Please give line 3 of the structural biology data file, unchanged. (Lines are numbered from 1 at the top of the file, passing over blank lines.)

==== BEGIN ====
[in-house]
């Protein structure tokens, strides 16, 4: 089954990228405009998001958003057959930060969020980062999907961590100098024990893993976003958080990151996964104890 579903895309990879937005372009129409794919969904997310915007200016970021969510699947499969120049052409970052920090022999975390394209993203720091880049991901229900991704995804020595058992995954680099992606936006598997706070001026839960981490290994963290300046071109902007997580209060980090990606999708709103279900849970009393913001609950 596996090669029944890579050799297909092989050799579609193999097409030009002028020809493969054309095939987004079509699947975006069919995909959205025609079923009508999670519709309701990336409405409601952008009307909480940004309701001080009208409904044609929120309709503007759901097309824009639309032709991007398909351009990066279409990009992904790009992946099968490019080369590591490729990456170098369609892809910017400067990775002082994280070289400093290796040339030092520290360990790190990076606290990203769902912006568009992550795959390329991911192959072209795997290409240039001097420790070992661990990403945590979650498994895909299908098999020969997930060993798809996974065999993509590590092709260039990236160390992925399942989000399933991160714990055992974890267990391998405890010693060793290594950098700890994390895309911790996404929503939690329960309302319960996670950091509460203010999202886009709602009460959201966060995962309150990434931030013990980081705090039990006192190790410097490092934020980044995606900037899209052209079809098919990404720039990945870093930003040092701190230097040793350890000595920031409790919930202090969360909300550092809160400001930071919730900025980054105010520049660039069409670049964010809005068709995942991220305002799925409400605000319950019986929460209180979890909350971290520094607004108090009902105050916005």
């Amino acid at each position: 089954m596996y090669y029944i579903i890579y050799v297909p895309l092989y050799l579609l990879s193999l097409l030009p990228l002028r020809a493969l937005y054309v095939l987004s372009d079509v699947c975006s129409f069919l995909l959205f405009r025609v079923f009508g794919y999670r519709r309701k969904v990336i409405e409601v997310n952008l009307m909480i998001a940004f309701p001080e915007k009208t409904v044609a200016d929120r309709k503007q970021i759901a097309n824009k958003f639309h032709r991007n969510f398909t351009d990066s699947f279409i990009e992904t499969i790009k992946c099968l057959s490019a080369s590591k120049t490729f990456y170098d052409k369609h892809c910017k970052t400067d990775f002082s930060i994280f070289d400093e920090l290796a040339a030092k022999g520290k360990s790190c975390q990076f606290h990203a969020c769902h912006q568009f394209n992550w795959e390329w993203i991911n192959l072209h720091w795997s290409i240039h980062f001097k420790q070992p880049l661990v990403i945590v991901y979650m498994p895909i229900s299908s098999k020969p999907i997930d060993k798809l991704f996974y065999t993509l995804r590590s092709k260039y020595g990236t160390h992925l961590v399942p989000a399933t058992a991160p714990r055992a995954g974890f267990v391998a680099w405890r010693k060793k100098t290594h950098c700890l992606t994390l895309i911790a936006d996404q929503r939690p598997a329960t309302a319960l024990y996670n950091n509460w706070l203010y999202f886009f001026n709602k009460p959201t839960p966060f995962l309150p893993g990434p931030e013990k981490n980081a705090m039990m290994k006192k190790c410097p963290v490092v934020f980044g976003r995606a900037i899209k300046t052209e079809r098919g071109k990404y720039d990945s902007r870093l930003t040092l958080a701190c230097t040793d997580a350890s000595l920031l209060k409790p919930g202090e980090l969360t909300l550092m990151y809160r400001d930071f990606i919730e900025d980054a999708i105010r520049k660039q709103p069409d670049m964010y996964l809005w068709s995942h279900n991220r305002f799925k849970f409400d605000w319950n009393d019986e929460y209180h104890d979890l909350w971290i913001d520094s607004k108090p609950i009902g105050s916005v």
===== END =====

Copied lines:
């Amino acid at each position: 089954m596996y090669y029944i579903i890579y050799v297909p895309l092989y050799l579609l990879s193999l097409l030009p990228l002028r020809a493969l937005y054309v095939l987004s372009d079509v699947c975006s129409f069919l995909l959205f405009r025609v079923f009508g794919y999670r519709r309701k969904v990336i409405e409601v997310n952008l009307m909480i998001a940004f309701p001080e915007k009208t409904v044609a200016d929120r309709k503007q970021i759901a097309n824009k958003f639309h032709r991007n969510f398909t351009d990066s699947f279409i990009e992904t499969i790009k992946c099968l057959s490019a080369s590591k120049t490729f990456y170098d052409k369609h892809c910017k970052t400067d990775f002082s930060i994280f070289d400093e920090l290796a040339a030092k022999g520290k360990s790190c975390q990076f606290h990203a969020c769902h912006q568009f394209n992550w795959e390329w993203i991911n192959l072209h720091w795997s290409i240039h980062f001097k420790q070992p880049l661990v990403i945590v991901y979650m498994p895909i229900s299908s098999k020969p999907i997930d060993k798809l991704f996974y065999t993509l995804r590590s092709k260039y020595g990236t160390h992925l961590v399942p989000a399933t058992a991160p714990r055992a995954g974890f267990v391998a680099w405890r010693k060793k100098t290594h950098c700890l992606t994390l895309i911790a936006d996404q929503r939690p598997a329960t309302a319960l024990y996670n950091n509460w706070l203010y999202f886009f001026n709602k009460p959201t839960p966060f995962l309150p893993g990434p931030e013990k981490n980081a705090m039990m290994k006192k190790c410097p963290v490092v934020f980044g976003r995606a900037i899209k300046t052209e079809r098919g071109k990404y720039d990945s902007r870093l930003t040092l958080a701190c230097t040793d997580a350890s000595l920031l209060k409790p919930g202090e980090l969360t909300l550092m990151y809160r400001d930071f990606i919730e900025d980054a999708i105010r520049k660039q709103p069409d670049m964010y996964l809005w068709s995942h279900n991220r305002f799925k849970f409400d605000w319950n009393d019986e929460y209180h104890d979890l909350w971290i913001d520094s607004k108090p609950i009902g105050s916005v």